MachoMan's picture

Who got Greece's gold?

Tue, 07/10/2012 - 16:13 | 2603405 HoofHearted
HoofHearted's picture

Who else? JP Morgan....

Tue, 07/10/2012 - 16:31 | 2603465 Mesquite
Mesquite's picture

Or Libya's ..?

Tue, 07/10/2012 - 18:32 | 2603730 cowdiddly
cowdiddly's picture

or the tons of gold in the twin towers that vaporized

Tue, 07/10/2012 - 14:52 | 2603041 knukles
knukles's picture

These fraudsters and manipulators should get caught, tried (as in guilty, heretics) and sentenced in an Islamic court.

Oh, BTW, was that metric about the UK's gold pre or post Brown's sale?
Helluvajob, Brownie

Tue, 07/10/2012 - 14:57 | 2603074 goldm3mb3r
goldm3mb3r's picture

Thanks Gordo, you total penis.

Tue, 07/10/2012 - 14:59 | 2603091 spentCartridge
spentCartridge's picture

That miserable Scottish son of a bitch should be castrated and thrown into the Firth of Forth on a cold day.

 

... with the rest of his psychopathic family.

Tue, 07/10/2012 - 15:58 | 2603350 PoorByChoice
PoorByChoice's picture

I wish posters on this site would stop using the words Gordon and GOLD together.

Your not doing my angina any good at all folks!

 

Wouldn't mind but I never voted for these psychopathic morons and still have to suffer their stupidity.

I'd join in the chorus re drowning in the firth but I have to answer the door now

 oh!

no need, the nice pleecemen have simply kicked it off it's hinges....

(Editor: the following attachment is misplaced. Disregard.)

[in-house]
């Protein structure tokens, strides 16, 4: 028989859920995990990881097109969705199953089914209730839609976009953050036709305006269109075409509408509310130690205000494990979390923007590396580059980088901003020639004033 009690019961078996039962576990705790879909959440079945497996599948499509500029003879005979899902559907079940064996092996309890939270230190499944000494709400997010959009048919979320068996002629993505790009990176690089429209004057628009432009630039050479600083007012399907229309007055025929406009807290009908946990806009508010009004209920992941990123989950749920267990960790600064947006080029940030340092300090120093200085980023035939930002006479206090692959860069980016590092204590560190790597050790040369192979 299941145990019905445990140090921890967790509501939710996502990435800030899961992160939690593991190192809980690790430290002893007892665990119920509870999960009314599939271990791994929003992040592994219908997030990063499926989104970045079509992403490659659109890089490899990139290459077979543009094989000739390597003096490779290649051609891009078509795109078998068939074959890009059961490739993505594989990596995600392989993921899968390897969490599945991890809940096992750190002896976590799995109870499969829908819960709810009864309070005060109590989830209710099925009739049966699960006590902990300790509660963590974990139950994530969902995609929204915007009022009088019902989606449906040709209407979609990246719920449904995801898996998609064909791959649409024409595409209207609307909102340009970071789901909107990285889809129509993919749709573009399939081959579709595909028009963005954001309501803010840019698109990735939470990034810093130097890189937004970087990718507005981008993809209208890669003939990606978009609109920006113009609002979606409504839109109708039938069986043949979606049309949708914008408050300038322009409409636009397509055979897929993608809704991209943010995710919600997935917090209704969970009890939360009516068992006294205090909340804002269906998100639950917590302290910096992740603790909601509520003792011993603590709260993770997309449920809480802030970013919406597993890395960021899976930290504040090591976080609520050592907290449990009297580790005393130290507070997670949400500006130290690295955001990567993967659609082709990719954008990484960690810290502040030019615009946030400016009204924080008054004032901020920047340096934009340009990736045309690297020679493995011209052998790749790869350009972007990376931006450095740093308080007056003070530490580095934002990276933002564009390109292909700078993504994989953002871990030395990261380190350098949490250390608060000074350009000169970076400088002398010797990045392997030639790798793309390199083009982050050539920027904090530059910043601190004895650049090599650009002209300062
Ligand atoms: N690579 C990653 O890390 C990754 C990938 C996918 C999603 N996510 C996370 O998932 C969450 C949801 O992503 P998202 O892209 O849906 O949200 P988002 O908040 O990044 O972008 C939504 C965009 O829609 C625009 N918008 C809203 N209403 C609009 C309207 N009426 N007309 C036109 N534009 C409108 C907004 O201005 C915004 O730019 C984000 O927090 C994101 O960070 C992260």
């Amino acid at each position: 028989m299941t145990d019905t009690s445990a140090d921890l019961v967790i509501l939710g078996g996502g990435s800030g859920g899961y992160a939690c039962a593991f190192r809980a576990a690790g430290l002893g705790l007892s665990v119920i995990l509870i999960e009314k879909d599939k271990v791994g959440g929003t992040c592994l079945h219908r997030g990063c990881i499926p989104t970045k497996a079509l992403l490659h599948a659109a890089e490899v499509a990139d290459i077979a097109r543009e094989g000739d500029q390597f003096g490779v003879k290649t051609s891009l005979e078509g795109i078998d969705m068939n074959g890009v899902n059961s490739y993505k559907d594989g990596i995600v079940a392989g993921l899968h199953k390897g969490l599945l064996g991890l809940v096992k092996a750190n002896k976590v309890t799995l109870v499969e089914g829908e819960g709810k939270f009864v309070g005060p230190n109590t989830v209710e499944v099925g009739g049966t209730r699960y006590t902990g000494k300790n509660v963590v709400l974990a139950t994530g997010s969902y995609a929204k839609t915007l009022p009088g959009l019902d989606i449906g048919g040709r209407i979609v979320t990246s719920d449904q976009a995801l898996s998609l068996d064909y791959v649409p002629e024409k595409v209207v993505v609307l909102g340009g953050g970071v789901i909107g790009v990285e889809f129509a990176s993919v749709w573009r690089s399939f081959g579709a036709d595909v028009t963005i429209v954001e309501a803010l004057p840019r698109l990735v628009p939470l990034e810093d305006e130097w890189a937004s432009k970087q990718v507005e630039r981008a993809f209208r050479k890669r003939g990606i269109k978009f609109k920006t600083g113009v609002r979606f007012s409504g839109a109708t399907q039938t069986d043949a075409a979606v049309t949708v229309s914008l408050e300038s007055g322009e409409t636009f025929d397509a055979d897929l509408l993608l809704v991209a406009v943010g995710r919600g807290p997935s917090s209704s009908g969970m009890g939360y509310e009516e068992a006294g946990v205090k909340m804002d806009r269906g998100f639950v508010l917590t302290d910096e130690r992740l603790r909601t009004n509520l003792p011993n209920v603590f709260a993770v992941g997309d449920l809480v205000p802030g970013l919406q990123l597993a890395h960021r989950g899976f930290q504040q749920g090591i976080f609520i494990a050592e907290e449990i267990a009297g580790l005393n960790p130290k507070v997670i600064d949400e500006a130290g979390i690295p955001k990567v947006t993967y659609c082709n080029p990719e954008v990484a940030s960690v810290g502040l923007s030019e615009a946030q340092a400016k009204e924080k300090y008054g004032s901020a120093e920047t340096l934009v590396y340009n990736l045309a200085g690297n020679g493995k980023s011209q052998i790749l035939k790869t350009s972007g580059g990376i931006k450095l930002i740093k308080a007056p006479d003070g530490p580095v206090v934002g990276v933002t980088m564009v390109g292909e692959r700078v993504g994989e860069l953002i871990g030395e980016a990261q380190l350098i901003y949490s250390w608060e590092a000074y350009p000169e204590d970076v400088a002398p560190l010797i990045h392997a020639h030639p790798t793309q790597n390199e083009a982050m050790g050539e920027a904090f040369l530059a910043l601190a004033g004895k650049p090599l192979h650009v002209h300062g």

Oh Jerusalem

Tue, 07/10/2012 - 21:43 | 2604385 ZeroAvatar
ZeroAvatar's picture

I have that Compact Disc. 'Gordon's Gold'.  OH!  Sorry, PBC!

Tue, 07/10/2012 - 14:52 | 2603044 diogeneslaertius
diogeneslaertius's picture

this is really the fundamental fraud problem

 

whether we are talking about money, securities or any other asset class today, it is the fundamentals debasement, through instruments, programs, and outright chicanery that should concern us most.

 

all other arguments devolve on shit like paper/digital vs physical

Tue, 07/10/2012 - 14:54 | 2603057 jazze
jazze's picture

People who are buying paper fantasy gold do not want real physical gold, they want paper fantasy gold exposure. These guys are not demand for physical gold. If they wanted physical gold, the price would rise.

Tue, 07/10/2012 - 15:01 | 2603098 moskov
moskov's picture

could you tell me why your avatar is a Chinese flag on a German Flag? what's that representing for?

Tue, 07/10/2012 - 15:15 | 2603155 Manthong
Manthong's picture

a symbol of all the German manufacturing (and expertise)  that is now in and owned by China?

Tue, 07/10/2012 - 15:17 | 2603167 Gavrikon
Gavrikon's picture

I dunno, but there's sure a hell of alot of those little yellow guys running around in Frankfurt.  I can'y spit out my 6th floor window without hitting one on the sidewalk below.

Tue, 07/10/2012 - 15:24 | 2603205 HungrySeagull
HungrySeagull's picture

Oh Really?